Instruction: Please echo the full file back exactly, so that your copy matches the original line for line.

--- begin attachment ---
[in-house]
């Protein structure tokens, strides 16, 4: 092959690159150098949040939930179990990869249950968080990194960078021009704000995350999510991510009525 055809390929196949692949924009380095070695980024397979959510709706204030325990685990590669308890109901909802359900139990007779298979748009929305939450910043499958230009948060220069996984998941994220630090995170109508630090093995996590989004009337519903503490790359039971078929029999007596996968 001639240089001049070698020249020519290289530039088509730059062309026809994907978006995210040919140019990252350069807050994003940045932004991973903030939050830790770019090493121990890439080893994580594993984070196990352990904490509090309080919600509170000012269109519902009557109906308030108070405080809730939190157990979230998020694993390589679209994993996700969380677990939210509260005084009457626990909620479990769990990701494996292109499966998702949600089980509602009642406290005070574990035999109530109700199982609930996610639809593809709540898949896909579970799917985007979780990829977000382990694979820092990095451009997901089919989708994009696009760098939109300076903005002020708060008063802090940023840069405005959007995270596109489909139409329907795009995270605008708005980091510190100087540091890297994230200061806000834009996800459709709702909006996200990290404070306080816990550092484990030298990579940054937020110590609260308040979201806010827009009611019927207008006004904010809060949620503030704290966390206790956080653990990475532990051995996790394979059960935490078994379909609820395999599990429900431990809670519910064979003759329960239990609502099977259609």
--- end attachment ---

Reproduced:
[in-house]
């Protein structure tokens, strides 16, 4: 092959690159150098949040939930179990990869249950968080990194960078021009704000995350999510991510009525 055809390929196949692949924009380095070695980024397979959510709706204030325990685990590669308890109901909802359900139990007779298979748009929305939450910043499958230009948060220069996984998941994220630090995170109508630090093995996590989004009337519903503490790359039971078929029999007596996968 001639240089001049070698020249020519290289530039088509730059062309026809994907978006995210040919140019990252350069807050994003940045932004991973903030939050830790770019090493121990890439080893994580594993984070196990352990904490509090309080919600509170000012269109519902009557109906308030108070405080809730939190157990979230998020694993390589679209994993996700969380677990939210509260005084009457626990909620479990769990990701494996292109499966998702949600089980509602009642406290005070574990035999109530109700199982609930996610639809593809709540898949896909579970799917985007979780990829977000382990694979820092990095451009997901089919989708994009696009760098939109300076903005002020708060008063802090940023840069405005959007995270596109489909139409329907795009995270605008708005980091510190100087540091890297994230200061806000834009996800459709709702909006996200990290404070306080816990550092484990030298990579940054937020110590609260308040979201806010827009009611019927207008006004904010809060949620503030704290966390206790956080653990990475532990051995996790394979059960935490078994379909609820395999599990429900431990809670519910064979003759329960239990609502099977259609």